India No Country for Women Founders

While India is third in the pecking order globally in the start-up ecosystem, women founders struggle to even get a start. Investors see them as less capable and hesitate to fund their ideas

Illustration: Saahil Bhatia Image used for representational purpose only

Renu Negi, a young woman entrepreneur in Delhi, who also works with various early-stage start-ups 
in scaling up their businesses, has often found her own data analytics start-up pitch being rejected by investors for reasons she believes are mostly vague. 

She says that rather than providing substantive reasons for why her pitch did not meet funding criteria, investors frequently cite excuses like, “But you are too young a woman to handle a data start-up", “What will happen after you get married and have children?”, “You need to bring in a male co-founder". 

Deepika Loganathan, co-founder and chief executive officer (CEO) of HaiVE AI, narrates her arduous journey. An early marriage (at 21 years) was the first hurdle. It was not until she relocated to Australia that she could co-found her start-up. She says that obtaining funding in India is difficult for women, making entrepreneurship a goal too far. 

Sadly, Negi and Loganathan are not alone in encountering gender bias. Despite India's position as the third-largest start-up ecosystem globally, women entrepreneurs continue to face challenges in getting funding. In a country where gender discrimination persists, overcoming societal barriers to pursue entrepreneurship is daunting. Experiencing gender bias when it comes to funding is yet another hurdle in the lonely struggle to make a mark in the professional world.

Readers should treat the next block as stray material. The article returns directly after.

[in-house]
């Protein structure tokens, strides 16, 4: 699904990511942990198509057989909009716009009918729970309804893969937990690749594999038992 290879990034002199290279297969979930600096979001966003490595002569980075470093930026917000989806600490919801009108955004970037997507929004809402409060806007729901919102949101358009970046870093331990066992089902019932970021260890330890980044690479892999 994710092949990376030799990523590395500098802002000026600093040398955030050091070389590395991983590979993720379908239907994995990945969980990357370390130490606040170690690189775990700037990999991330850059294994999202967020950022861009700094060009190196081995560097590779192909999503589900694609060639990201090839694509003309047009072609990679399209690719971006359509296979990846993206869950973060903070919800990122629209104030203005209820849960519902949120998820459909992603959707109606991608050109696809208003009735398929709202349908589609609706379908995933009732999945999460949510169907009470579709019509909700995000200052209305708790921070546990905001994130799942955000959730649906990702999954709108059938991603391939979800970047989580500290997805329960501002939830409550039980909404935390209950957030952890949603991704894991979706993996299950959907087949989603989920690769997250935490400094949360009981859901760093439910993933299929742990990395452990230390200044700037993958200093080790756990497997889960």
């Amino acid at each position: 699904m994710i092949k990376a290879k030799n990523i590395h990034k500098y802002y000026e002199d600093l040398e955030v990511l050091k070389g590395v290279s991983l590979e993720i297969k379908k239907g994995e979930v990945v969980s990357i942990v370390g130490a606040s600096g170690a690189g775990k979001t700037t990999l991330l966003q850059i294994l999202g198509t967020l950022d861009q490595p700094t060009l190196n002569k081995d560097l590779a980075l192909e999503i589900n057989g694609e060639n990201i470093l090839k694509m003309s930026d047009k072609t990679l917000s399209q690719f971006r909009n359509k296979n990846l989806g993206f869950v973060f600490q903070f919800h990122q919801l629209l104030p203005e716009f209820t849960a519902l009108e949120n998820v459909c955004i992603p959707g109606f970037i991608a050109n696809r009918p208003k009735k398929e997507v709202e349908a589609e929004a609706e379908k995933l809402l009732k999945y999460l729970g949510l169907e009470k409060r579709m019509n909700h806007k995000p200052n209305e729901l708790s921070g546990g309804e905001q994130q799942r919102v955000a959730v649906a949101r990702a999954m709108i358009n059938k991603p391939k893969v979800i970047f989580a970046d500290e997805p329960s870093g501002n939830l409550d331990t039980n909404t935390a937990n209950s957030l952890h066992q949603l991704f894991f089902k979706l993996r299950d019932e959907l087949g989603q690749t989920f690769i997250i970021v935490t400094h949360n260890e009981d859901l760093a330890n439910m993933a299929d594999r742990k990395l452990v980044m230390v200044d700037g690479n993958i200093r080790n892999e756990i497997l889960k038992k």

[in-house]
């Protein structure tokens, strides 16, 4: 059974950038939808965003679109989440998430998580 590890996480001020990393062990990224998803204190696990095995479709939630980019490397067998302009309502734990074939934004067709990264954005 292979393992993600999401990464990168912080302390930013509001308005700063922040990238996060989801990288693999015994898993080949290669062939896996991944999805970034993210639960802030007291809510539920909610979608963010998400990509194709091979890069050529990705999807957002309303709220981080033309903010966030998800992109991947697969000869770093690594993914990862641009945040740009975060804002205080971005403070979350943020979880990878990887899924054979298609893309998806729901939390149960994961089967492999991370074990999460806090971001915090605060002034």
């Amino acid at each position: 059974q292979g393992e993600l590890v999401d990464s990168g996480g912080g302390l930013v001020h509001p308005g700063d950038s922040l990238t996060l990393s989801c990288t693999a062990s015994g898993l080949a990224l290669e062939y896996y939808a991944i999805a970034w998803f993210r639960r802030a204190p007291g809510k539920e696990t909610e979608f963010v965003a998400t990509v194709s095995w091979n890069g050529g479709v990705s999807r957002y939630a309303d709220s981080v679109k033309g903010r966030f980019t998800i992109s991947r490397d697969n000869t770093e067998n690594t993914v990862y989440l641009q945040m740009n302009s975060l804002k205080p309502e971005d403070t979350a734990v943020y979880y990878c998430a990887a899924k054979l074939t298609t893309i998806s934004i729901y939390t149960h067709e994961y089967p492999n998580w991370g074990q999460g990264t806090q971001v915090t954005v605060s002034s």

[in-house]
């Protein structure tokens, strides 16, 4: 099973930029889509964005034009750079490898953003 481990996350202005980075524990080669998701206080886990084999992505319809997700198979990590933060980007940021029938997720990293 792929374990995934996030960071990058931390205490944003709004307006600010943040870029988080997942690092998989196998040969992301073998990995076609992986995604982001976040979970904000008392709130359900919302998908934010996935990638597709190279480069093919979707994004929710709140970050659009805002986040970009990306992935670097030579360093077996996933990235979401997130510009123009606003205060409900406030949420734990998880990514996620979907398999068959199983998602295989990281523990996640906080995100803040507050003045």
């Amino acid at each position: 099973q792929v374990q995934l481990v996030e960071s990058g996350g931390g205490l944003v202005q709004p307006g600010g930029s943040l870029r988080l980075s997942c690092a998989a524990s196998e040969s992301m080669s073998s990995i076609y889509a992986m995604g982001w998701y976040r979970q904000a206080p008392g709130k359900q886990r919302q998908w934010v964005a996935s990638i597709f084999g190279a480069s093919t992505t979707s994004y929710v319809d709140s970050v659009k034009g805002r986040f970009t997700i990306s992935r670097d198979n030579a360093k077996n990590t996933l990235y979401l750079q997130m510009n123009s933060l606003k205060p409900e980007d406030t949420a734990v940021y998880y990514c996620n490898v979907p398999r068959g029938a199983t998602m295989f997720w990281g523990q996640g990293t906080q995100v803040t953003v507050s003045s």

While a cursory glance at data might suggest that the record low figures are due to the funding winter, a detailed analysis suggests that the number of women-founded start-ups has been declining for a decade; the current ratio of men-led tech start-ups and women-led tech start-ups stands at 245:1, which used to be 51:1 back in 2014. 

Jaya Vaidhyanathan, CEO of fintech company BCT Digital and  independent director on the board of PwC, an accounting giant, is not surprised by the figures. She says that the Indian start-up ecosystem reflects deep-rooted biases and barriers that women face, such as unequal access to the right networks, resources and capital necessary for success besides societal stereotypes questioning women’s leadership and entrepreneurial nous. 

“Even though venture capitalists may claim to be gender-agnostic, the reality is that unconscious biases and traditional investment patterns are still prevalent in India and often favour male-led start-ups despite the merit and potential of the female founder’s idea,” she says. 

An Unequal Battle 

Although many venture capitalists (VCs) claim that they judge pitches solely on the merit of the idea rather than the gender of the founder, a 2014 Harvard University study revealed that 70% of VCs favoured business pitches from male entrepreneurs over identical ones from female entrepreneurs. 

Avishek Gupta, managing director and CEO of Caspian Debt, an impact-investing firm, which has 33% women-founded start-ups in its portfolio, agrees that gender bias exists. He says that after overcoming societal barriers when women entrepreneurs come into the start-up ecosystem, their capabilities as founders and leaders are judged solely through the lens of gender; VCs are more likely to invest in male founders. 

“Even though a man too would get married and start a family, VCs would not question his career plans. Women entrepreneurs face more scrutiny when it comes to their commitments. Many VCs are also of the belief that the natural traits that come with being a woman, like empathy and kindness, might hamper the business, although that is not true,” he says. He goes on to add that VCs traditionally consider masculine traits to be more important for running a start-up. This is why VCs ask women founders to rope in a male co-founder.